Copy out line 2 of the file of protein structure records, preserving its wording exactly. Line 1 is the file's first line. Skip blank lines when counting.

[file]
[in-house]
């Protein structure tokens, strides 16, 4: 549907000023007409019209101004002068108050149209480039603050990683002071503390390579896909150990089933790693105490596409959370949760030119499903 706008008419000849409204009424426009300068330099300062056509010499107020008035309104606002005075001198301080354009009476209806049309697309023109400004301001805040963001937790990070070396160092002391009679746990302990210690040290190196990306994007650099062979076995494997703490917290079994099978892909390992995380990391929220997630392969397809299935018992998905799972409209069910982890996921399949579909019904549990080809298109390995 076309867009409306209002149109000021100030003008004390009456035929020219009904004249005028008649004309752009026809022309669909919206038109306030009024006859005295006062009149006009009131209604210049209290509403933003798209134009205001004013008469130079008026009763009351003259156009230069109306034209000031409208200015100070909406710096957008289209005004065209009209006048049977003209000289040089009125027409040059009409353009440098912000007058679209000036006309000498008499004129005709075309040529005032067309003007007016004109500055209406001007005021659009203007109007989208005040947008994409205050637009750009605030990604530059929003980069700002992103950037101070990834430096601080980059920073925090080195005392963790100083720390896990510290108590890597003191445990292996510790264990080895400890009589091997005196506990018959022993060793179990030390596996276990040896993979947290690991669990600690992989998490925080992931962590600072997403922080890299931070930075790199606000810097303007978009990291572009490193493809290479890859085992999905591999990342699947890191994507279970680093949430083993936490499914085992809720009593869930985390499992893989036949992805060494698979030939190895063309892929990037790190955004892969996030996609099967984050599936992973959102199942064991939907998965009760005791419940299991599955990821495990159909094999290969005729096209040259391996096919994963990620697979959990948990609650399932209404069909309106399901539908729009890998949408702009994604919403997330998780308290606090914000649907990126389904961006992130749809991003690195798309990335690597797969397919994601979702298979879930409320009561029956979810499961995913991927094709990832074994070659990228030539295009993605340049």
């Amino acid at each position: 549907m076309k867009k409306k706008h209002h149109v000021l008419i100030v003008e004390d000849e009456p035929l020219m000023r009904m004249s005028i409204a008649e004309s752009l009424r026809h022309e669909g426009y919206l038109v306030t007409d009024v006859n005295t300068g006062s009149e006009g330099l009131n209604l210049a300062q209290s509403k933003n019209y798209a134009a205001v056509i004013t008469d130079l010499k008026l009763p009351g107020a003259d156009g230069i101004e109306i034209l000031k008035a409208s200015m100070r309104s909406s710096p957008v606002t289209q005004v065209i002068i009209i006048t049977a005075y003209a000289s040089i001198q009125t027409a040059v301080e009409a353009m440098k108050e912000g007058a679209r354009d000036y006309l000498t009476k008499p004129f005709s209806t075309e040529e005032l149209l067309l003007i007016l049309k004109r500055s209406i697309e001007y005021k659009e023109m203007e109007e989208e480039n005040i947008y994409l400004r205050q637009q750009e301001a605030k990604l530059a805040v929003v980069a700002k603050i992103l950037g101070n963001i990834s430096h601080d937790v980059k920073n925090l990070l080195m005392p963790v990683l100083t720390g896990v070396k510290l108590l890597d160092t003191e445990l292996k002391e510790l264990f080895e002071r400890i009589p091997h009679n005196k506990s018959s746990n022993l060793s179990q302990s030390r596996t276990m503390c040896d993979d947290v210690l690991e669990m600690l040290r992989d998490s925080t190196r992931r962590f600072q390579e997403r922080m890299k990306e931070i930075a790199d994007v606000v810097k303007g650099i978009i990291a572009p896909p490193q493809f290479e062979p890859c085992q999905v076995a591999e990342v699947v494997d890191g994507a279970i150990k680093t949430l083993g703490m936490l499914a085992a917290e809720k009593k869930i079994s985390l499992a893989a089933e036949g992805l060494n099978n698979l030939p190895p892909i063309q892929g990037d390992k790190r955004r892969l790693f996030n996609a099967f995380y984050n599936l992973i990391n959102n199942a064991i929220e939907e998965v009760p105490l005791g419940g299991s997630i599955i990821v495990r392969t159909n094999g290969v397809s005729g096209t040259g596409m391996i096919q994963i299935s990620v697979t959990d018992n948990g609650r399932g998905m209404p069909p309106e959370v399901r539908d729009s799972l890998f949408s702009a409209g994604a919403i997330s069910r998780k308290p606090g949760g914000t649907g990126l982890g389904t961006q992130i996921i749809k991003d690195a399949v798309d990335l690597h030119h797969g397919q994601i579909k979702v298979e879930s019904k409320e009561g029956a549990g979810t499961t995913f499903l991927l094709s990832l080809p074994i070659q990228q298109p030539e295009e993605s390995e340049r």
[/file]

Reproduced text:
């Protein structure tokens, strides 16, 4: 549907000023007409019209101004002068108050149209480039603050990683002071503390390579896909150990089933790693105490596409959370949760030119499903 706008008419000849409204009424426009300068330099300062056509010499107020008035309104606002005075001198301080354009009476209806049309697309023109400004301001805040963001937790990070070396160092002391009679746990302990210690040290190196990306994007650099062979076995494997703490917290079994099978892909390992995380990391929220997630392969397809299935018992998905799972409209069910982890996921399949579909019904549990080809298109390995 076309867009409306209002149109000021100030003008004390009456035929020219009904004249005028008649004309752009026809022309669909919206038109306030009024006859005295006062009149006009009131209604210049209290509403933003798209134009205001004013008469130079008026009763009351003259156009230069109306034209000031409208200015100070909406710096957008289209005004065209009209006048049977003209000289040089009125027409040059009409353009440098912000007058679209000036006309000498008499004129005709075309040529005032067309003007007016004109500055209406001007005021659009203007109007989208005040947008994409205050637009750009605030990604530059929003980069700002992103950037101070990834430096601080980059920073925090080195005392963790100083720390896990510290108590890597003191445990292996510790264990080895400890009589091997005196506990018959022993060793179990030390596996276990040896993979947290690991669990600690992989998490925080992931962590600072997403922080890299931070930075790199606000810097303007978009990291572009490193493809290479890859085992999905591999990342699947890191994507279970680093949430083993936490499914085992809720009593869930985390499992893989036949992805060494698979030939190895063309892929990037790190955004892969996030996609099967984050599936992973959102199942064991939907998965009760005791419940299991599955990821495990159909094999290969005729096209040259391996096919994963990620697979959990948990609650399932209404069909309106399901539908729009890998949408702009994604919403997330998780308290606090914000649907990126389904961006992130749809991003690195798309990335690597797969397919994601979702298979879930409320009561029956979810499961995913991927094709990832074994070659990228030539295009993605340049």